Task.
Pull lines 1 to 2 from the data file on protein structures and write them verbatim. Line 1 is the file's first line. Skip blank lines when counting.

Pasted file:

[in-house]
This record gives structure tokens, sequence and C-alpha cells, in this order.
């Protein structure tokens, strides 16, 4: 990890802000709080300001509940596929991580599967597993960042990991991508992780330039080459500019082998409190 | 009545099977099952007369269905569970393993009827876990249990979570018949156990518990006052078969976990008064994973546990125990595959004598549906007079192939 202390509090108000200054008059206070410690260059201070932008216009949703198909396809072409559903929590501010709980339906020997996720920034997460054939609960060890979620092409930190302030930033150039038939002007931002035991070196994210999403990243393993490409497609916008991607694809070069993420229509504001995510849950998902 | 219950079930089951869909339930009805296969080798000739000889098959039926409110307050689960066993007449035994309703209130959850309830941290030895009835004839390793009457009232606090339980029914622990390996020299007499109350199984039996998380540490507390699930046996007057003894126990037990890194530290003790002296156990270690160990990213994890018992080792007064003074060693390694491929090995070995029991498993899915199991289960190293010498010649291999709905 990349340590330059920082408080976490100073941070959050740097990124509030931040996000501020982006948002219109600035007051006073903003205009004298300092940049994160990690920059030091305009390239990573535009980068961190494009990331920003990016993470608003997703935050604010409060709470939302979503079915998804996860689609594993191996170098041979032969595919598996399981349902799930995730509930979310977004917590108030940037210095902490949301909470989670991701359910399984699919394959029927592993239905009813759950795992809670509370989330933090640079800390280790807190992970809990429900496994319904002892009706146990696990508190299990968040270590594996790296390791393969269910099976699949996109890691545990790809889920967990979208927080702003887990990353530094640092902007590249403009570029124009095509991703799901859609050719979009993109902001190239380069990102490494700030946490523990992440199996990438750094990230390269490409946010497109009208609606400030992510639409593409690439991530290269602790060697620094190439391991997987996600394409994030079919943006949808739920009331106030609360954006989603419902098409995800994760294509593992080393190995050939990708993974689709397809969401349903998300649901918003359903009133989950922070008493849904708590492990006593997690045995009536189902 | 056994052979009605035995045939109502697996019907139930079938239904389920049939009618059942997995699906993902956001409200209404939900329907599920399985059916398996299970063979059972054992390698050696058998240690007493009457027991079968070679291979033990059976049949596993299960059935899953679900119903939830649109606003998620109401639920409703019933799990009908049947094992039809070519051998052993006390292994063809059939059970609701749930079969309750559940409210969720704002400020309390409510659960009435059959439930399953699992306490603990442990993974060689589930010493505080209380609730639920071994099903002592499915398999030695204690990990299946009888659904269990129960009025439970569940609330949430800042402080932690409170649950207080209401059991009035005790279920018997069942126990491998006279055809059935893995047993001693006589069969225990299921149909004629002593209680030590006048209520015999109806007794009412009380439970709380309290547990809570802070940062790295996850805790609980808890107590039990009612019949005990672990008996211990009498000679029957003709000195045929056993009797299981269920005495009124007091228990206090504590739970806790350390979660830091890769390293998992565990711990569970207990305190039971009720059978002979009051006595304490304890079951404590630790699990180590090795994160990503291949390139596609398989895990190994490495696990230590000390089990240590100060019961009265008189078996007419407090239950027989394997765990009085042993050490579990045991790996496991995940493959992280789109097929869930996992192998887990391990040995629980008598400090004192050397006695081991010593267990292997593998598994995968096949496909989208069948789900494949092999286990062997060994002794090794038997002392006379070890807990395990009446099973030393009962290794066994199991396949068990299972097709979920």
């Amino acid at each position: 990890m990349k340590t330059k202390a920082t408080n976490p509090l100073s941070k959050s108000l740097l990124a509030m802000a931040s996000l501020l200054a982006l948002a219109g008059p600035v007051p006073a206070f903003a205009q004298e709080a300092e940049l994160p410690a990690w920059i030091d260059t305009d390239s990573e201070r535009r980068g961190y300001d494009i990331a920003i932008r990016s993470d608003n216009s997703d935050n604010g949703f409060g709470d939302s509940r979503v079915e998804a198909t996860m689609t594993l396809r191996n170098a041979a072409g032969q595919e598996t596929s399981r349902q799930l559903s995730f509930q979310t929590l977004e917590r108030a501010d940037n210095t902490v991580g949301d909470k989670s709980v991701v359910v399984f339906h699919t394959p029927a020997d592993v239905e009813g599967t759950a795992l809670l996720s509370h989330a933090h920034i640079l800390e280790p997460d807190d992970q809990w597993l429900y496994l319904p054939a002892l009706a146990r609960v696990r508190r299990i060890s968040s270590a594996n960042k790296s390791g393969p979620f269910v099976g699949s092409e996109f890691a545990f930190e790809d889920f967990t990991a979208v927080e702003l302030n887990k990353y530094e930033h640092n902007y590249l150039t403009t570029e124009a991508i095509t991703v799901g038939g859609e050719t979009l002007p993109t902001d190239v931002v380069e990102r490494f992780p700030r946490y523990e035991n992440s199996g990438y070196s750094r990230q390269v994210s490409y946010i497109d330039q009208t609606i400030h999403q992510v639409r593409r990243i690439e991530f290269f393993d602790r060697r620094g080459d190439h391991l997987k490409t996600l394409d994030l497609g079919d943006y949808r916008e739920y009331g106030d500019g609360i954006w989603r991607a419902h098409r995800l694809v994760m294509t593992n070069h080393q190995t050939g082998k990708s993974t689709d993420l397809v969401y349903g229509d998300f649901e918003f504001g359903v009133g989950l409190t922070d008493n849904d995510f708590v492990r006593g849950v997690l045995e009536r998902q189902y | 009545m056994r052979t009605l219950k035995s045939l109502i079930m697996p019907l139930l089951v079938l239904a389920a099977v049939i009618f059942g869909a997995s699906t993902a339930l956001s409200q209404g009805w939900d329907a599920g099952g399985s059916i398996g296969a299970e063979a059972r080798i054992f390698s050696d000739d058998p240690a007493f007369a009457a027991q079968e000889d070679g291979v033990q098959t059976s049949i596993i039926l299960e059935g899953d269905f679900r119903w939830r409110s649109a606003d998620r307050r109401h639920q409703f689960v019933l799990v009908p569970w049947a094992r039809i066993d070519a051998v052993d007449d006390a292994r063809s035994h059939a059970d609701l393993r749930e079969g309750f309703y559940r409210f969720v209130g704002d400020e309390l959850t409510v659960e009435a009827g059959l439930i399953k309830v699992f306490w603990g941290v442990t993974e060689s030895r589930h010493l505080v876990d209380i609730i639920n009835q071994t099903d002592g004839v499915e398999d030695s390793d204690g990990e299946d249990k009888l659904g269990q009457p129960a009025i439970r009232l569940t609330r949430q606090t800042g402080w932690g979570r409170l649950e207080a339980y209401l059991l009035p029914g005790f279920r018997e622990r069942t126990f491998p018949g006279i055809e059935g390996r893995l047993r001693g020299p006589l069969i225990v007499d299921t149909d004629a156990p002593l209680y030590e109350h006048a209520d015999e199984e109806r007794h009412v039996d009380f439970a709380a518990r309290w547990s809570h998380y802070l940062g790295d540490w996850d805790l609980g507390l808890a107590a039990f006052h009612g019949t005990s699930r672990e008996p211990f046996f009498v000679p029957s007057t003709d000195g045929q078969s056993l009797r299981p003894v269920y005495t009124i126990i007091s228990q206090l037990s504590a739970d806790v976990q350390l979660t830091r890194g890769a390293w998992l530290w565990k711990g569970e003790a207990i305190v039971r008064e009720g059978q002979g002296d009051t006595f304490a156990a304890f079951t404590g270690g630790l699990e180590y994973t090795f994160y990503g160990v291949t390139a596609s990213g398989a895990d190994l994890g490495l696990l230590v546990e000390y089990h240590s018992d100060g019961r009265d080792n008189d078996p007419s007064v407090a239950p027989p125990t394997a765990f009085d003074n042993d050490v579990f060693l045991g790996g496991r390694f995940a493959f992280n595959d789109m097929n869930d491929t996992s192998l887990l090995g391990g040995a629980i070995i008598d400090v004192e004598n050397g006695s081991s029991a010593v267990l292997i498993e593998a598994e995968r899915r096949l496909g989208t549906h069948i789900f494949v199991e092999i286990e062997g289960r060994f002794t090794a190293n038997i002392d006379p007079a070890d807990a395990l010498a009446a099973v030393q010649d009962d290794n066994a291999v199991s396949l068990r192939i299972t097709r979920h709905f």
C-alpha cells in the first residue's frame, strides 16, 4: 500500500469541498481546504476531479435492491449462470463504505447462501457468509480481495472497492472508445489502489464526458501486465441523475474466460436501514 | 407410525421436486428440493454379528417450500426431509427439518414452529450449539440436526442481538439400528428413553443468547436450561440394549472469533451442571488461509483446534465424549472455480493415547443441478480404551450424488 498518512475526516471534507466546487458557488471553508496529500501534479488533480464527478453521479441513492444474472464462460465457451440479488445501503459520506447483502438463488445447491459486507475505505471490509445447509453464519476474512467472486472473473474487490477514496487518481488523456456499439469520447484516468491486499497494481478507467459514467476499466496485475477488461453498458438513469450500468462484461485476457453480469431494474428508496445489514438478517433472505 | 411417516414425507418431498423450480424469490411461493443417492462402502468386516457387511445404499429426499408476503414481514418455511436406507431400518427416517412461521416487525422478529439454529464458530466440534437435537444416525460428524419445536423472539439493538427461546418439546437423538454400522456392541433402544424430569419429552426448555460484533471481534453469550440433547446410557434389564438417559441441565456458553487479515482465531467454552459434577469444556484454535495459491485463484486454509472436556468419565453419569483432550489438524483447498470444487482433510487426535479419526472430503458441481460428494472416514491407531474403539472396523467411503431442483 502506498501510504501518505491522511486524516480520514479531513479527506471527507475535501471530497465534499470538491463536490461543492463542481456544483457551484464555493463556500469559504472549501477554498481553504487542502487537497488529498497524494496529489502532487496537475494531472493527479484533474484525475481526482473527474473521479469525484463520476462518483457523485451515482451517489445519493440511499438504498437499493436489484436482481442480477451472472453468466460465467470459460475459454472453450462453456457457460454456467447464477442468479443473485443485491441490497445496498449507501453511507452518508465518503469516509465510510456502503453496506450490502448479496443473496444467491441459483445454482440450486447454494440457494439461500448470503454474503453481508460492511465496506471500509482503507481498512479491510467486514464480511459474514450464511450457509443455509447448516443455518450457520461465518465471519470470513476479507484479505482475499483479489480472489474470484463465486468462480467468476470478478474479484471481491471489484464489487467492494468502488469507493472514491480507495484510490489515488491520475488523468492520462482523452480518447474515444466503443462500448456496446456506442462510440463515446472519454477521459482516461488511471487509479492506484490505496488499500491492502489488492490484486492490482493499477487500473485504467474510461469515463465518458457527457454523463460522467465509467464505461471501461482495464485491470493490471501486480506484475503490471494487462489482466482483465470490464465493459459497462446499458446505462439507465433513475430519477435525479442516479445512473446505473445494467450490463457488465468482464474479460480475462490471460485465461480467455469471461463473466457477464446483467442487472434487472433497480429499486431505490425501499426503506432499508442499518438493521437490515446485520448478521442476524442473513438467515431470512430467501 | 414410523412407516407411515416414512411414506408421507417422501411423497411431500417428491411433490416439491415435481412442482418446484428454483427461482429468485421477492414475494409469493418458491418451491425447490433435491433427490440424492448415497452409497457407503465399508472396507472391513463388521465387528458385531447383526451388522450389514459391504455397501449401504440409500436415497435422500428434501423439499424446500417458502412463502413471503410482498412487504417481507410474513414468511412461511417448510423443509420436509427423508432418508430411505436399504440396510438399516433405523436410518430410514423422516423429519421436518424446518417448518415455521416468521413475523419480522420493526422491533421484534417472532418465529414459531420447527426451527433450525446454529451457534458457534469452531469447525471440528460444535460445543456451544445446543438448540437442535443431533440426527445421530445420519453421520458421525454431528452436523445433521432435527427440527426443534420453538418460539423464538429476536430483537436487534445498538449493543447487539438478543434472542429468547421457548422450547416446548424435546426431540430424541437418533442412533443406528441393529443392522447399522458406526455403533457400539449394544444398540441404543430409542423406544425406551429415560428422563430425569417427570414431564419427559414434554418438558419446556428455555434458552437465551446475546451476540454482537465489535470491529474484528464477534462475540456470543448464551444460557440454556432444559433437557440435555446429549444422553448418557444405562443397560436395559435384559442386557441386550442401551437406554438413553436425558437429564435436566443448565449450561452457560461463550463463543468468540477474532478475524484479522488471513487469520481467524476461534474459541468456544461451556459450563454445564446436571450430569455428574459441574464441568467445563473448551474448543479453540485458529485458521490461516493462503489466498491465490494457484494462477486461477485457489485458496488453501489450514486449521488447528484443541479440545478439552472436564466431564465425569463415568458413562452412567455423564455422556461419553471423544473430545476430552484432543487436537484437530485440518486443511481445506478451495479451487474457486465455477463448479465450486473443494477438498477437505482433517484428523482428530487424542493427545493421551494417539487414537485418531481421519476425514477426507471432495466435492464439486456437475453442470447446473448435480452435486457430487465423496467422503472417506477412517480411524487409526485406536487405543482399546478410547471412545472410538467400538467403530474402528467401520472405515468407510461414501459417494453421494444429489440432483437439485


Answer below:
[in-house]
This record gives structure tokens, sequence and C-alpha cells, in this order.